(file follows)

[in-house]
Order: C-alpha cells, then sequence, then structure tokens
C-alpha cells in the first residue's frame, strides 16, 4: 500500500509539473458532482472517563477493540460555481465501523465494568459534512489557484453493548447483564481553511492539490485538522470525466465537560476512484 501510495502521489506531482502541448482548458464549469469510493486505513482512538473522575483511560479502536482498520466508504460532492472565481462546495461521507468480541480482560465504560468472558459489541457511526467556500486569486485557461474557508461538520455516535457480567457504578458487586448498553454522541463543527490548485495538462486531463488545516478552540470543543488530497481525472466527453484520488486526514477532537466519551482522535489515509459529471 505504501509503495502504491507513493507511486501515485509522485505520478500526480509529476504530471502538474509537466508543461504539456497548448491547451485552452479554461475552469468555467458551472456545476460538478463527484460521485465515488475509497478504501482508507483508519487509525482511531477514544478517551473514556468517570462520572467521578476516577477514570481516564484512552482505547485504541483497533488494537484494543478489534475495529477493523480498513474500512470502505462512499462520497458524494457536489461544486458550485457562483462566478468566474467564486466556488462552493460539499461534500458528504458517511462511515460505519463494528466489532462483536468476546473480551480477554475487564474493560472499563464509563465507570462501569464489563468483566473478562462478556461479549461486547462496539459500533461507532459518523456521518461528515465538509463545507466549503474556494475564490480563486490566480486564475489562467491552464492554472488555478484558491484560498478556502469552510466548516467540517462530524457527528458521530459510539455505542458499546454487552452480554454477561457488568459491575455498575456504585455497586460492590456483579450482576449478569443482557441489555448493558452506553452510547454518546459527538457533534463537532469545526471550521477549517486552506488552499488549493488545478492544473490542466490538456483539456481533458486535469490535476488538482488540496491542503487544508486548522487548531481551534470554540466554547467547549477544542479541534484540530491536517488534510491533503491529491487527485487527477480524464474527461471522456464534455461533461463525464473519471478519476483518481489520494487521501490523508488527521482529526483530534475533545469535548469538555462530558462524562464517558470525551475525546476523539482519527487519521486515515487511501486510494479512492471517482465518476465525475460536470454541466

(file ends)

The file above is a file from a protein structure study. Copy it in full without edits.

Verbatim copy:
[in-house]
Order: C-alpha cells, then sequence, then structure tokens
C-alpha cells in the first residue's frame, strides 16, 4: 500500500509539473458532482472517563477493540460555481465501523465494568459534512489557484453493548447483564481553511492539490485538522470525466465537560476512484 501510495502521489506531482502541448482548458464549469469510493486505513482512538473522575483511560479502536482498520466508504460532492472565481462546495461521507468480541480482560465504560468472558459489541457511526467556500486569486485557461474557508461538520455516535457480567457504578458487586448498553454522541463543527490548485495538462486531463488545516478552540470543543488530497481525472466527453484520488486526514477532537466519551482522535489515509459529471 505504501509503495502504491507513493507511486501515485509522485505520478500526480509529476504530471502538474509537466508543461504539456497548448491547451485552452479554461475552469468555467458551472456545476460538478463527484460521485465515488475509497478504501482508507483508519487509525482511531477514544478517551473514556468517570462520572467521578476516577477514570481516564484512552482505547485504541483497533488494537484494543478489534475495529477493523480498513474500512470502505462512499462520497458524494457536489461544486458550485457562483462566478468566474467564486466556488462552493460539499461534500458528504458517511462511515460505519463494528466489532462483536468476546473480551480477554475487564474493560472499563464509563465507570462501569464489563468483566473478562462478556461479549461486547462496539459500533461507532459518523456521518461528515465538509463545507466549503474556494475564490480563486490566480486564475489562467491552464492554472488555478484558491484560498478556502469552510466548516467540517462530524457527528458521530459510539455505542458499546454487552452480554454477561457488568459491575455498575456504585455497586460492590456483579450482576449478569443482557441489555448493558452506553452510547454518546459527538457533534463537532469545526471550521477549517486552506488552499488549493488545478492544473490542466490538456483539456481533458486535469490535476488538482488540496491542503487544508486548522487548531481551534470554540466554547467547549477544542479541534484540530491536517488534510491533503491529491487527485487527477480524464474527461471522456464534455461533461463525464473519471478519476483518481489520494487521501490523508488527521482529526483530534475533545469535548469538555462530558462524562464517558470525551475525546476523539482519527487519521486515515487511501486510494479512492471517482465518476465525475460536470454541466